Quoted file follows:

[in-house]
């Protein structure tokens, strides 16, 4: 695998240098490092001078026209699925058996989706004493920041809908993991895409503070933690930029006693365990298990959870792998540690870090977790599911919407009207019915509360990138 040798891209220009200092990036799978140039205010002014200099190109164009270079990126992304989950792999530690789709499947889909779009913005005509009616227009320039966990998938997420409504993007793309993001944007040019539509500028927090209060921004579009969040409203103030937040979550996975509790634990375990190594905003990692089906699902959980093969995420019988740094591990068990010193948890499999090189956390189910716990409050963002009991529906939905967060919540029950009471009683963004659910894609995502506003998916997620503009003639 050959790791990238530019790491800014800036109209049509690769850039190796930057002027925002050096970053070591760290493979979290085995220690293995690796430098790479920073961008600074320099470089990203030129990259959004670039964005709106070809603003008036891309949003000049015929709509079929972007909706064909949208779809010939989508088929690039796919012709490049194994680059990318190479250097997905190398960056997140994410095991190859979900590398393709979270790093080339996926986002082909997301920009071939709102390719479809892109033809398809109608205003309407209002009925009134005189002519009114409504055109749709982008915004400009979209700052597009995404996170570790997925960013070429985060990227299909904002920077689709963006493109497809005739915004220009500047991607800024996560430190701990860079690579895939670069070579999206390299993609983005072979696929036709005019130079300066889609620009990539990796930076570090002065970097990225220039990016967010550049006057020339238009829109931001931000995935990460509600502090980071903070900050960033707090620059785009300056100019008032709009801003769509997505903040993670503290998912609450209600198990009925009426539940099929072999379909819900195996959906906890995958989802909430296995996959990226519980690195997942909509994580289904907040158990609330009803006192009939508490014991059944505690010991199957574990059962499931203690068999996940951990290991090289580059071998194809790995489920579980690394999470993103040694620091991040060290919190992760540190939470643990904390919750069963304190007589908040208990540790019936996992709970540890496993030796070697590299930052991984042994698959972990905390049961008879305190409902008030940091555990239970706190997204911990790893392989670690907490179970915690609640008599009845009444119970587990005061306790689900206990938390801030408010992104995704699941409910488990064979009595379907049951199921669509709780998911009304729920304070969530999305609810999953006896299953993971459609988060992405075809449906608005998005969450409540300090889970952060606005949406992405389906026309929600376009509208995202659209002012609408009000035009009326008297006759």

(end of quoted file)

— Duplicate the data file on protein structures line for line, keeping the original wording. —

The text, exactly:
[in-house]
């Protein structure tokens, strides 16, 4: 695998240098490092001078026209699925058996989706004493920041809908993991895409503070933690930029006693365990298990959870792998540690870090977790599911919407009207019915509360990138 040798891209220009200092990036799978140039205010002014200099190109164009270079990126992304989950792999530690789709499947889909779009913005005509009616227009320039966990998938997420409504993007793309993001944007040019539509500028927090209060921004579009969040409203103030937040979550996975509790634990375990190594905003990692089906699902959980093969995420019988740094591990068990010193948890499999090189956390189910716990409050963002009991529906939905967060919540029950009471009683963004659910894609995502506003998916997620503009003639 050959790791990238530019790491800014800036109209049509690769850039190796930057002027925002050096970053070591760290493979979290085995220690293995690796430098790479920073961008600074320099470089990203030129990259959004670039964005709106070809603003008036891309949003000049015929709509079929972007909706064909949208779809010939989508088929690039796919012709490049194994680059990318190479250097997905190398960056997140994410095991190859979900590398393709979270790093080339996926986002082909997301920009071939709102390719479809892109033809398809109608205003309407209002009925009134005189002519009114409504055109749709982008915004400009979209700052597009995404996170570790997925960013070429985060990227299909904002920077689709963006493109497809005739915004220009500047991607800024996560430190701990860079690579895939670069070579999206390299993609983005072979696929036709005019130079300066889609620009990539990796930076570090002065970097990225220039990016967010550049006057020339238009829109931001931000995935990460509600502090980071903070900050960033707090620059785009300056100019008032709009801003769509997505903040993670503290998912609450209600198990009925009426539940099929072999379909819900195996959906906890995958989802909430296995996959990226519980690195997942909509994580289904907040158990609330009803006192009939508490014991059944505690010991199957574990059962499931203690068999996940951990290991090289580059071998194809790995489920579980690394999470993103040694620091991040060290919190992760540190939470643990904390919750069963304190007589908040208990540790019936996992709970540890496993030796070697590299930052991984042994698959972990905390049961008879305190409902008030940091555990239970706190997204911990790893392989670690907490179970915690609640008599009845009444119970587990005061306790689900206990938390801030408010992104995704699941409910488990064979009595379907049951199921669509709780998911009304729920304070969530999305609810999953006896299953993971459609988060992405075809449906608005998005969450409540300090889970952060606005949406992405389906026309929600376009509208995202659209002012609408009000035009009326008297006759």